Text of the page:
Narcisse: When I was growing up, thankfully and prayerfully I still had both of my parents; most of the students I oversee come from a single-parent home. Lately more and more grandparents and aunts who are tired – are turning the parental wheel for the second time around. Nevertheless, as everything else progresses it has been inevitable; their presence is more powerful; like having them showing up for their school performance and coming to school just to check on how their children/grandchildren are doing in school. Over the years, parent’s responsibility and their accountability have been lacking. Ten or fifteen years ago, you could pick up a phone, call with a good contact number and be able to reach a parent. Now that’s a task within a task. Due to the dynamics in the family especially the population we serve, you have to think outside the box; go to social media and inbox a private message or by texting, just using different outlets in order to have face to face appointments with the parents and let it be brief because everyone’s time is valuable! One thing for sure, my staff and I have instilled in our students and parents/caregivers that we have an open-door policy. They can pop in by any means necessary! This is a community, where we are in a partnership with the parents and this is how students are going to continue to be successful. It all depends on how we communicate with each other. I also want to point out that we don’t have any problems with parents or caregivers coming to the school with hair-rollers in their hair or in their pajamas and fathers wearing saggy pants. We give high expectations on to our students. We have instilled neatness in their daily appearance and so this trickles down to the parents.”

TJ: Let’s talk about STAAR scores! Please take this time and brag because you definitely have every right to do so.

Narcisse: Well thank you! My team, staff and students did it. We raised it up to sixty-one percent in the English Language Arts (ELA) subject, but I wasn’t worried because all year everyone has been on point. Some principals spend/split their budget with just their administrators, but not me. We are a team over here! For example; speaking of the STAAR testing everyone, including the maintenance and the cafeteria workers all wore the same T-shirts that I had purchased from my school budget. On the first day of the STAAR test the students saw the whole staff wearing the same supporting shirt – cheering for them and it read, ‘I can’t answer that for you; just do the best you can’ – and they did just that. They took the STAAR test seriously!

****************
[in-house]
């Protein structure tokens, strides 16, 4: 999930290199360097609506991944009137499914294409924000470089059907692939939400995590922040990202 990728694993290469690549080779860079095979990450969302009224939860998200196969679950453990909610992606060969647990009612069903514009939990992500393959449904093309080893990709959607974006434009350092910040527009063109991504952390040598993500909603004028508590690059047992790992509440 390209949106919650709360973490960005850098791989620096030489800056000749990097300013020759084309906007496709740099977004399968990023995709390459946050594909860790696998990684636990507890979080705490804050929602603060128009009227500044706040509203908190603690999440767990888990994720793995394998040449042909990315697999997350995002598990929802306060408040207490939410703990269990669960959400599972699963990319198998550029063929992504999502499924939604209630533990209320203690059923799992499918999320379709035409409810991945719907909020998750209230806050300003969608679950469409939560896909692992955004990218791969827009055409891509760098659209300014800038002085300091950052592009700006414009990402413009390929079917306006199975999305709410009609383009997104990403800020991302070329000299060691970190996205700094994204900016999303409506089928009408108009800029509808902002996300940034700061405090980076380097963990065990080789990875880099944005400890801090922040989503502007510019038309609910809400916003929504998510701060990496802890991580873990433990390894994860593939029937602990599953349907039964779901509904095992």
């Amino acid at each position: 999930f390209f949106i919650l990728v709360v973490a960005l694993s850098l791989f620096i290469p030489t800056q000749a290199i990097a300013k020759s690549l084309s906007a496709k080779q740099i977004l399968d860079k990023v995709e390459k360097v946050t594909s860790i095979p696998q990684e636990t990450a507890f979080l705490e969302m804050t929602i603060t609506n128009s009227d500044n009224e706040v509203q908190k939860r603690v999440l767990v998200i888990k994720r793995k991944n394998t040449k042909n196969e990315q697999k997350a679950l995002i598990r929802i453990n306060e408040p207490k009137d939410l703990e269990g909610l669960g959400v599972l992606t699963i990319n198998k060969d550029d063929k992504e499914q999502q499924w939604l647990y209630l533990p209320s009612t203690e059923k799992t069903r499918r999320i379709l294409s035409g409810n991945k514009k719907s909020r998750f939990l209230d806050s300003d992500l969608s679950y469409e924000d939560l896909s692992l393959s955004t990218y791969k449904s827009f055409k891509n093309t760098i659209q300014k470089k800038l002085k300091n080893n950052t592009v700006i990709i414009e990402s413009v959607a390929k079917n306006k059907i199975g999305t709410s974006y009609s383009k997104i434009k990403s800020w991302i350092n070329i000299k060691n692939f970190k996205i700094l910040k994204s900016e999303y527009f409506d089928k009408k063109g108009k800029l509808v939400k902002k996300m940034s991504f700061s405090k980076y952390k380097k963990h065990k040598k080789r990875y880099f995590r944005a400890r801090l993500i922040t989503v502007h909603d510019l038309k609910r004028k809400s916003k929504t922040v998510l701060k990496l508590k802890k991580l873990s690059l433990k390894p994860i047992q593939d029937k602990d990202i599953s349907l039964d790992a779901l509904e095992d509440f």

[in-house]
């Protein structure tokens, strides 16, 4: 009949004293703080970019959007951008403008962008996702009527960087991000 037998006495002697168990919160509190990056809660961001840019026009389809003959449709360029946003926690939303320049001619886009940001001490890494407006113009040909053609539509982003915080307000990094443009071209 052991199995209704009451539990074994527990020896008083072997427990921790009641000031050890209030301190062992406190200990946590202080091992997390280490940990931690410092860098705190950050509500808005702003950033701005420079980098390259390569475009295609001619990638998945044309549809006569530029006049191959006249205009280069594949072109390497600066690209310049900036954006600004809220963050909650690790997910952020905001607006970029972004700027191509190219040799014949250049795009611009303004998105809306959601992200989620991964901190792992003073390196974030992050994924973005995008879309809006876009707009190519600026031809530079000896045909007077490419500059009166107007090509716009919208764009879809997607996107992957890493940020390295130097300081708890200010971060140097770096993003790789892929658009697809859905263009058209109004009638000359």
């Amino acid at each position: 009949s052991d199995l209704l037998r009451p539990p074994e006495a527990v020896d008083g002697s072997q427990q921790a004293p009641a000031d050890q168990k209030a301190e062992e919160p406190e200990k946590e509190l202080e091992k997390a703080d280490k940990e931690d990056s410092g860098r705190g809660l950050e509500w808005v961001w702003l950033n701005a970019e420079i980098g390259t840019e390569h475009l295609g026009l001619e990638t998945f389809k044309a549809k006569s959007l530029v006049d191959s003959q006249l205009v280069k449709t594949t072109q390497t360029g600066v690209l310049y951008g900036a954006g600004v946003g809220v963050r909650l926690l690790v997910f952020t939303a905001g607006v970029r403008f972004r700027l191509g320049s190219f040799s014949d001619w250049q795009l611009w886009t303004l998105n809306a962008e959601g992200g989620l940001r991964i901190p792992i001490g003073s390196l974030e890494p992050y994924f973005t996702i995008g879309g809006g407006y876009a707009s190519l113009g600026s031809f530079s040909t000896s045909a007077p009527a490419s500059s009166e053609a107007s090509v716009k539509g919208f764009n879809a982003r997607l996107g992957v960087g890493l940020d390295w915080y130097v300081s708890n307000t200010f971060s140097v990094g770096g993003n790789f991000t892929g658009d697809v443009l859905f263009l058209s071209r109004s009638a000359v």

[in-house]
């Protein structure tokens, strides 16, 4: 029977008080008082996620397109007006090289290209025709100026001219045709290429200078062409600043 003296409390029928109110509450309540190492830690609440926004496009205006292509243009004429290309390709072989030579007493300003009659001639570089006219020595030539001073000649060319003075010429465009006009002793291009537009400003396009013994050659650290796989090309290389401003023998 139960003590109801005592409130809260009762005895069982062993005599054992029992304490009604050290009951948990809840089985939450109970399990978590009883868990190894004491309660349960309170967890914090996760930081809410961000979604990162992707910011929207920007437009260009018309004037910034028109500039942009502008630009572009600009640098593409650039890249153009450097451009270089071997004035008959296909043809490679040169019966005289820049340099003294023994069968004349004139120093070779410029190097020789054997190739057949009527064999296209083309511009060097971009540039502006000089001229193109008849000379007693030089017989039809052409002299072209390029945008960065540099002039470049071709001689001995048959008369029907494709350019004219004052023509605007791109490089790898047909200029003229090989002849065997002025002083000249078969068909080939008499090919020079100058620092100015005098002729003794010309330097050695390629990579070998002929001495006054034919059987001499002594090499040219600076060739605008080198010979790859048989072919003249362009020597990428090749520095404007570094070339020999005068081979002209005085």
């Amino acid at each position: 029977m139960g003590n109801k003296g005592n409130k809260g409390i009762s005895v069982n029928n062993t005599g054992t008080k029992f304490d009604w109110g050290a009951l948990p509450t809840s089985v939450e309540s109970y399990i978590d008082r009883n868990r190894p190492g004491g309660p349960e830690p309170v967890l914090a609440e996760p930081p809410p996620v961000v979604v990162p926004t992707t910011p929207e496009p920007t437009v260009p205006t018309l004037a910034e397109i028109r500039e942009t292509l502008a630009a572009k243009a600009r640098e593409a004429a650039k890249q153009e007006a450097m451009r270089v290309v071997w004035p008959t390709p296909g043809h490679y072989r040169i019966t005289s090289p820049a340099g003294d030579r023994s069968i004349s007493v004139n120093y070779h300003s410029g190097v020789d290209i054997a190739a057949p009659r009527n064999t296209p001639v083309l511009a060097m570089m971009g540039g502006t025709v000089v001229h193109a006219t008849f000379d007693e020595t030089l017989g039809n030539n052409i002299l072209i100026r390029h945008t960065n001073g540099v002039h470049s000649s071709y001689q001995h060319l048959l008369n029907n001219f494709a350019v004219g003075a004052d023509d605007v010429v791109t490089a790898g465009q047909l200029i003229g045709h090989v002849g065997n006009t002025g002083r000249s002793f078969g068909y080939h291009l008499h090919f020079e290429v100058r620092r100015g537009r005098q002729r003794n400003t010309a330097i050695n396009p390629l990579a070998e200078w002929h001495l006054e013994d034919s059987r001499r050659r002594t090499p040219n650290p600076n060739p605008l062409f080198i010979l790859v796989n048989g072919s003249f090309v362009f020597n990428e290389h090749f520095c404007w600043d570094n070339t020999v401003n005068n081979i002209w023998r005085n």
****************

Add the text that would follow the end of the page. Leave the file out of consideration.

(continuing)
TJ: Well speaking of T-shirts that’s an interesting T-shirt you’re wearing right now, what does it all say?

Narcisse: It reads, ‘Girl Boss – A girl building her empire’. This is our career week and I spoke with my eighth-grade girls. Those that didn’t know my story about being an unwed teen mother knows now and my story sunk in very deep. I wanted them to know that I know how it feels to be unwanted, alone and afraid. But faith always pulls me through! I don’t like to throw my faith on others, but I’m a praying woman so I put on my oil every morning and I thank God for giving me this position. For this, I make sure my students see me and hear me daily. I help with the morning announcements – with today’s pop music for about thirty seconds as a picker upper. Look this is middle school, so why not play the music they love? I’m also constantly walking around, downstairs, upstairs, in the gym, in the cafeteria, even between the changing of classes. Believe it or not, this brings down a lot of discipline – especially if they see you and they know they’re going to see you. No doubt about it, I know I am making a positive difference in my student’s lives! And I know how, because they tell me so themselves, even when I’m walking with them during dismissal all the way to Food Town grocery store. I’m making sure that the students are getting to where they need to be, and I tell them to have a good day. My same appreciative cheering smile will see them tomorrow, or I tell them to have a good and blessed weekend.

TJ: How do today’s youth compare to those youth when you first started working as a teacher?

Narcisse: Today’s youth are a little bit more outspoken. A little bit more direct, and they’re being taught different ways of how to respect themselves. Some have no respect at all, which is not entirely their fault. Some don’t know because of their disrespectful parents, some because of social media, some by their friends and some by just plain ignorance. Twenty years ago, we had to do real research, but now there’s Google. There’s little effort in research, and no encyclopedias in today’s homes anymore. Therefore, my mission is to help them become more intuitive and let them know, they have some great things coming their way despite all this speedy technology that we live with today. They will be inspired by what we positively display here at Fondren. I cannot wait to see what they grow up to be and to answer their own calling in life and how steadfastly they will continue to advance.